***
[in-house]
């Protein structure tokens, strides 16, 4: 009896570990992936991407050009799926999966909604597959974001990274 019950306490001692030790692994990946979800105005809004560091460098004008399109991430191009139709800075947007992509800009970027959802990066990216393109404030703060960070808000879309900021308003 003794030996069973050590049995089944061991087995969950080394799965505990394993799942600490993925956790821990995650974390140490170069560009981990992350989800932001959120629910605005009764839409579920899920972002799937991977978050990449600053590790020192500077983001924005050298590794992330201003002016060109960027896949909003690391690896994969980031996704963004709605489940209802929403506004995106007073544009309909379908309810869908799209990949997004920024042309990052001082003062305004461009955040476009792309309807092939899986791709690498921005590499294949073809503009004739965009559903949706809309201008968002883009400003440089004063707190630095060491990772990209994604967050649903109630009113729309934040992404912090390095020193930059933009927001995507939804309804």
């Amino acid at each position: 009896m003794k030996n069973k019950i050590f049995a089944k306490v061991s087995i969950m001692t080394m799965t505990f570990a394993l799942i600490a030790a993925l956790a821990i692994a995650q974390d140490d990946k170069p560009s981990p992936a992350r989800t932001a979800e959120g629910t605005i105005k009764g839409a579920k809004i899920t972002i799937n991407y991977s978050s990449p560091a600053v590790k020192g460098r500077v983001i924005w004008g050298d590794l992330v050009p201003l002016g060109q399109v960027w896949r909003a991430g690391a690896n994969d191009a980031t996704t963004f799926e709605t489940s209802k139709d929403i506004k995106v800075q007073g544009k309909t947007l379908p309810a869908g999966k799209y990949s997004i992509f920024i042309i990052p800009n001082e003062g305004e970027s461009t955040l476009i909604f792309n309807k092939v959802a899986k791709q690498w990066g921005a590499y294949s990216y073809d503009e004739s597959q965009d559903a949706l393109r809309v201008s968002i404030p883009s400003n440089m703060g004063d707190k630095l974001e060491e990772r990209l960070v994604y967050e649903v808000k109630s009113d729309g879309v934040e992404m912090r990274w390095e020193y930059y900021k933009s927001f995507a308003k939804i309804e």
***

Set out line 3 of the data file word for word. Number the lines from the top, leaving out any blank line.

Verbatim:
């Amino acid at each position: 009896m003794k030996n069973k019950i050590f049995a089944k306490v061991s087995i969950m001692t080394m799965t505990f570990a394993l799942i600490a030790a993925l956790a821990i692994a995650q974390d140490d990946k170069p560009s981990p992936a992350r989800t932001a979800e959120g629910t605005i105005k009764g839409a579920k809004i899920t972002i799937n991407y991977s978050s990449p560091a600053v590790k020192g460098r500077v983001i924005w004008g050298d590794l992330v050009p201003l002016g060109q399109v960027w896949r909003a991430g690391a690896n994969d191009a980031t996704t963004f799926e709605t489940s209802k139709d929403i506004k995106v800075q007073g544009k309909t947007l379908p309810a869908g999966k799209y990949s997004i992509f920024i042309i990052p800009n001082e003062g305004e970027s461009t955040l476009i909604f792309n309807k092939v959802a899986k791709q690498w990066g921005a590499y294949s990216y073809d503009e004739s597959q965009d559903a949706l393109r809309v201008s968002i404030p883009s400003n440089m703060g004063d707190k630095l974001e060491e990772r990209l960070v994604y967050e649903v808000k109630s009113d729309g879309v934040e992404m912090r990274w390095e020193y930059y900021k933009s927001f995507a308003k939804i309804e």